Group and sparse group partial least square approaches applied in genomics context

Liquet, Benoit, de Micheaux, Pierre Lafaye, Hejblum, Boris P. and Thiebaut, Rodolphe (2016) Group and sparse group partial least square approaches applied in genomics context. Bioinformatics, 32 1: 35-42. doi:10.1093/bioinformatics/btv535


Author Liquet, Benoit
de Micheaux, Pierre Lafaye
Hejblum, Boris P.
Thiebaut, Rodolphe
Title Group and sparse group partial least square approaches applied in genomics context
Journal name Bioinformatics   Check publisher's open access policy
ISSN 1367-4803
1367-4811
Publication date 2016-01-01
Year available 2015
Sub-type Article (original research)
DOI 10.1093/bioinformatics/btv535
Open Access Status Not Open Access
Volume 32
Issue 1
Start page 35
End page 42
Total pages 8
Place of publication Oxford, United Kingdom
Publisher Oxford University Press
Language eng
Formatted abstract
Motivation: The association between two blocks of ‘omics’ data brings challenging issues in computational biology due to their size and complexity. Here, we focus on a class of multivariate statistical methods called partial least square (PLS). Sparse version of PLS (sPLS) operates integration of two datasets while simultaneously selecting the contributing variables. However, these methods do not take into account the important structural or group effects due to the relationship between markers among biological pathways. Hence, considering the predefined groups of markers (e.g. genesets), this could improve the relevance and the efficacy of the PLS approach.
Results: We propose two PLS extensions called group PLS (gPLS) and sparse gPLS (sgPLS). Our algorithm enables to study the relationship between two different types of omics data (e.g. SNP and gene expression) or between an omics dataset and multivariate phenotypes (e.g. cytokine secretion). We demonstrate the good performance of gPLS and sgPLS compared with the sPLS in the context of grouped data. Then, these methods are compared through an HIV therapeutic vaccine trial. Our approaches provide parsimonious models to reveal the relationship between gene abundance and the immunological response to the vaccine.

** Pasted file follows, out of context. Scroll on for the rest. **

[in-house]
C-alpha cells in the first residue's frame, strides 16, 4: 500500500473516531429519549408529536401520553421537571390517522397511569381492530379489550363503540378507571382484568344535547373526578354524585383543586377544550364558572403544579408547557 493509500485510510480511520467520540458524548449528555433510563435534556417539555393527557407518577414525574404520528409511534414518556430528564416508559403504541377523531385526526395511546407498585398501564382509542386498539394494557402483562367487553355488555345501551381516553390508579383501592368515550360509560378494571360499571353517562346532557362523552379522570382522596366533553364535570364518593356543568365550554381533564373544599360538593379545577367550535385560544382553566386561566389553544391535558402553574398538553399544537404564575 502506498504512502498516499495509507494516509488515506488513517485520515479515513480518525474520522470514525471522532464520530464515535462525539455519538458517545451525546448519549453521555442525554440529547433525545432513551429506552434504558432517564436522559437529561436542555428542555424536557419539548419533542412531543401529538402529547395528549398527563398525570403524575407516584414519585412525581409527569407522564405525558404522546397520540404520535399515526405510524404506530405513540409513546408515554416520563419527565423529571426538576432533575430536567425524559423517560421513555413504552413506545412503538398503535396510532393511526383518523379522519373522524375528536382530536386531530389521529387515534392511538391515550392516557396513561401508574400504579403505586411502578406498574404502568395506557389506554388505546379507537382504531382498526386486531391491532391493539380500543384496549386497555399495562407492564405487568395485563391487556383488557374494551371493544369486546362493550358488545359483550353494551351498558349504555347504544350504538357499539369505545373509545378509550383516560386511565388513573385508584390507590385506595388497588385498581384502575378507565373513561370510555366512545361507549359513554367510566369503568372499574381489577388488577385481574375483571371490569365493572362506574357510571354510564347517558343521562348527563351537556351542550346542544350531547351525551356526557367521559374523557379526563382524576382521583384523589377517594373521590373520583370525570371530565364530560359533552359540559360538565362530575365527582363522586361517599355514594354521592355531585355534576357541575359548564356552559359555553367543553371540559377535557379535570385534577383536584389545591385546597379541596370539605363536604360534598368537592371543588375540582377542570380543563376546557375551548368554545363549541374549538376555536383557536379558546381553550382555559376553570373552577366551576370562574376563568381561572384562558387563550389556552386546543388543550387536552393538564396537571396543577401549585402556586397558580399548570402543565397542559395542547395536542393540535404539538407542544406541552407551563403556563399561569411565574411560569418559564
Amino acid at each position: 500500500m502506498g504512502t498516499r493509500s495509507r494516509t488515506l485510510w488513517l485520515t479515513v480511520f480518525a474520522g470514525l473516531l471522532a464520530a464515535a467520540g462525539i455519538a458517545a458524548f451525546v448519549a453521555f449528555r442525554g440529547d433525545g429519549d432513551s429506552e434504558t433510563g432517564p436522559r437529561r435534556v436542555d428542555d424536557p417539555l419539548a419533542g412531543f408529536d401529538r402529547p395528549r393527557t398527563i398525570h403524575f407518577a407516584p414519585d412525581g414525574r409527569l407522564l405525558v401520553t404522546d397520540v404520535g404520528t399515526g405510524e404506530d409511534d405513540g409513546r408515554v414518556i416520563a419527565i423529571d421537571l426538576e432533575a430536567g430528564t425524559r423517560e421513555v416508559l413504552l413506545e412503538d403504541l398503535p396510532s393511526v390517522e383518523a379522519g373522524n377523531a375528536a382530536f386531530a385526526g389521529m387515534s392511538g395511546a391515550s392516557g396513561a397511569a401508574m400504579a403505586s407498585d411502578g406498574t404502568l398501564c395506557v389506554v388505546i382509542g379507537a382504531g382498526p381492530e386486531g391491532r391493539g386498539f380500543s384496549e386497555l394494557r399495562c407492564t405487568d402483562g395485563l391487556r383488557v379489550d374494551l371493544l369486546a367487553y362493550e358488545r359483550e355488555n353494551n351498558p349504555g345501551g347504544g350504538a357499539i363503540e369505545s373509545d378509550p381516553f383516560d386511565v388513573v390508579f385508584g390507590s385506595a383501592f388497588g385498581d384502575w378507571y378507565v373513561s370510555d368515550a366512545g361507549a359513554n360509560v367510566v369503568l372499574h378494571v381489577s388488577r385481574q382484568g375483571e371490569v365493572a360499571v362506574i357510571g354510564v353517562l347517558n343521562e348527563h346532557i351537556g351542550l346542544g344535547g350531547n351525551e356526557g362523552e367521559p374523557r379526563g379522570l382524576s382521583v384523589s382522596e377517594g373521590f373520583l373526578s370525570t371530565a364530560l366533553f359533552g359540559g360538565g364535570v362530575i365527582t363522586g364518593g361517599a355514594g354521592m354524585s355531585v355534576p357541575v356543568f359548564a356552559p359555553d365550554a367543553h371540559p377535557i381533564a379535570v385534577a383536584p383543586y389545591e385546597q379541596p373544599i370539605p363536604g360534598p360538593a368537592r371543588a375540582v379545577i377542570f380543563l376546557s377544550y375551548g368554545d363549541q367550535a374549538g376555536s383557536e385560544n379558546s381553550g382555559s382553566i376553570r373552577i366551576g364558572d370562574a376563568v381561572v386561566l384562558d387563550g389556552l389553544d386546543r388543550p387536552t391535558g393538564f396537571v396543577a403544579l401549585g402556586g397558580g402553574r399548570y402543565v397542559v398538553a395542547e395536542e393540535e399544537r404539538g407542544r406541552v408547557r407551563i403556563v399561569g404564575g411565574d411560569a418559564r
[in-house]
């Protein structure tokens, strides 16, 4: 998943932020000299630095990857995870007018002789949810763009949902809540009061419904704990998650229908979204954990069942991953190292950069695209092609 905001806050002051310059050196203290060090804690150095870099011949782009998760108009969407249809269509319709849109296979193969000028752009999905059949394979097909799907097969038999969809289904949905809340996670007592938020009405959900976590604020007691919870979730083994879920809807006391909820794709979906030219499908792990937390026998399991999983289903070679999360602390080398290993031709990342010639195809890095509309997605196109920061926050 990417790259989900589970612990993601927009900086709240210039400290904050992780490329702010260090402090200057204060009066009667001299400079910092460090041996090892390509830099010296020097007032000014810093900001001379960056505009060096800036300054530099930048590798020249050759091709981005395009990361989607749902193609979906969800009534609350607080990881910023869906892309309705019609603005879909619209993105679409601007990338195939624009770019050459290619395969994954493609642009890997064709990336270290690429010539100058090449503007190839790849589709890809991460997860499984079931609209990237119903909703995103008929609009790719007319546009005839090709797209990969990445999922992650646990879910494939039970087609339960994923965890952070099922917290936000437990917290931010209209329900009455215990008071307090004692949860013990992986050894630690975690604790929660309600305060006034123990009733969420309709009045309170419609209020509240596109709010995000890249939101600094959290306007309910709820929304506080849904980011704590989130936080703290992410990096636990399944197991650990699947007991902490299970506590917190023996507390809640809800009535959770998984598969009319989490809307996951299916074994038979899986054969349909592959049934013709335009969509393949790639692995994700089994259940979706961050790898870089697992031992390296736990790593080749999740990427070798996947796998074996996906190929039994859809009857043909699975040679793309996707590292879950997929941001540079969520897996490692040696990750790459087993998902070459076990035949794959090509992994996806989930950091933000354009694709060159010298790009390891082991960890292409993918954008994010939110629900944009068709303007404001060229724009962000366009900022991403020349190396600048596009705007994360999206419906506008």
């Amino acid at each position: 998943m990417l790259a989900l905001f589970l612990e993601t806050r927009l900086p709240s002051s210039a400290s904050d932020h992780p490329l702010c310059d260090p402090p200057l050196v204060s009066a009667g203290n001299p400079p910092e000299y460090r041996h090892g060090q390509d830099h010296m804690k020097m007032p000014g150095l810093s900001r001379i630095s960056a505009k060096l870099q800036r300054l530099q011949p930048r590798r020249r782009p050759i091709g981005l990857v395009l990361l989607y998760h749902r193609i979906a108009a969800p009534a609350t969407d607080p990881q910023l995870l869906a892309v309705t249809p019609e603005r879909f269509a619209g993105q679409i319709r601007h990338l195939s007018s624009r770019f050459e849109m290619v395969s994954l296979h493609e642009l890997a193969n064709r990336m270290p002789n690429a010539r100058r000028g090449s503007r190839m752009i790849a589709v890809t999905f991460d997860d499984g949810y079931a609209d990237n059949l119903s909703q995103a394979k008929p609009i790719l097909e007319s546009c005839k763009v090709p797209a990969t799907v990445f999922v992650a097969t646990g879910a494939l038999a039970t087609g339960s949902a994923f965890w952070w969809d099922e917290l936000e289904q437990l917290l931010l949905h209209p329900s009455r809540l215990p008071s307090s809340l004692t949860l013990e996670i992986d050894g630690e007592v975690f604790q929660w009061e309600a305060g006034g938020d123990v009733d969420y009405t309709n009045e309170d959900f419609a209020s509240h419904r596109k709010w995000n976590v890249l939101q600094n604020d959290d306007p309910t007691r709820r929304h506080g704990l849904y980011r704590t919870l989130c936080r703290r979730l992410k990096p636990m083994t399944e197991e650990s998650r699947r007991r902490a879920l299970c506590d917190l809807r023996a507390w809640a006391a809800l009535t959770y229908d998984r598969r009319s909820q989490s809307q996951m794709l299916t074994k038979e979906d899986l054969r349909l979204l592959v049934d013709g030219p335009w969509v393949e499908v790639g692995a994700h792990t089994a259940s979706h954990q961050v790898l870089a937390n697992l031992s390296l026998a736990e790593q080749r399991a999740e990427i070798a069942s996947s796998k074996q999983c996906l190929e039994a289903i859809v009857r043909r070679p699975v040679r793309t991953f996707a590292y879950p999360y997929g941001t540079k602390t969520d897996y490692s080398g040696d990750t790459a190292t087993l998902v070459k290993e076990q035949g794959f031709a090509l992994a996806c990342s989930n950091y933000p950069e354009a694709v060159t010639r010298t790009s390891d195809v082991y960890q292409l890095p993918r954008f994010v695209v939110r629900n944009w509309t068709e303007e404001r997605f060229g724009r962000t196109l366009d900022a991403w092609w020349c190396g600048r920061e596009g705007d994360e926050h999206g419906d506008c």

Availability and implementation: The approach is implemented in a comprehensive R package called sgPLS available on the CRAN.
Contact: b.liquet@uq.edu.au
Supplementary information: Supplementary data are available at Bioinformatics online.
Keyword Canonical correlation-analysis
Group lasso
Matrix decomposition
Microbiome data
Regression
Q-Index Code C1
Q-Index Status Provisional Code
Institutional Status UQ
Additional Notes Published online 10 September 2015

Document type: Journal Article
Sub-type: Article (original research)
Collections: School of Mathematics and Physics
Official 2016 Collection
 
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